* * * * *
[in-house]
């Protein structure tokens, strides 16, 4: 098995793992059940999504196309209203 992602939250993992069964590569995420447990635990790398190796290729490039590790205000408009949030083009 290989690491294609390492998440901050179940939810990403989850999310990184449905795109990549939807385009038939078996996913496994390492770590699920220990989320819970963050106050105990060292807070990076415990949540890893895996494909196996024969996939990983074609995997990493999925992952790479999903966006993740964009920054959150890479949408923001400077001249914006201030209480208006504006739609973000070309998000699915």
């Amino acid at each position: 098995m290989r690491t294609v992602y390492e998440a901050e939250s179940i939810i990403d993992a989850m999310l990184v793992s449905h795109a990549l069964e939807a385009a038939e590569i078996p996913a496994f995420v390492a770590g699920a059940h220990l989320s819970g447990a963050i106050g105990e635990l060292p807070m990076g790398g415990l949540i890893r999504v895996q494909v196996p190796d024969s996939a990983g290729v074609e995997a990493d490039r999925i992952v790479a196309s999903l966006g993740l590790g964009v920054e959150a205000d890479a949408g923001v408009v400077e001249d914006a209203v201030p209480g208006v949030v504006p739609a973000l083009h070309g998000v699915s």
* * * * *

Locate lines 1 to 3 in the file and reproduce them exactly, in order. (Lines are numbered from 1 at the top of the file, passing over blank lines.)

[in-house]
């Protein structure tokens, strides 16, 4: 098995793992059940999504196309209203 992602939250993992069964590569995420447990635990790398190796290729490039590790205000408009949030083009 290989690491294609390492998440901050179940939810990403989850999310990184449905795109990549939807385009038939078996996913496994390492770590699920220990989320819970963050106050105990060292807070990076415990949540890893895996494909196996024969996939990983074609995997990493999925992952790479999903966006993740964009920054959150890479949408923001400077001249914006201030209480208006504006739609973000070309998000699915």
């Amino acid at each position: 098995m290989r690491t294609v992602y390492e998440a901050e939250s179940i939810i990403d993992a989850m999310l990184v793992s449905h795109a990549l069964e939807a385009a038939e590569i078996p996913a496994f995420v390492a770590g699920a059940h220990l989320s819970g447990a963050i106050g105990e635990l060292p807070m990076g790398g415990l949540i890893r999504v895996q494909v196996p190796d024969s996939a990983g290729v074609e995997a990493d490039r999925i992952v790479a196309s999903l966006g993740l590790g964009v920054e959150a205000d890479a949408g923001v408009v400077e001249d914006a209203v201030p209480g208006v949030v504006p739609a973000l083009h070309g998000v699915s």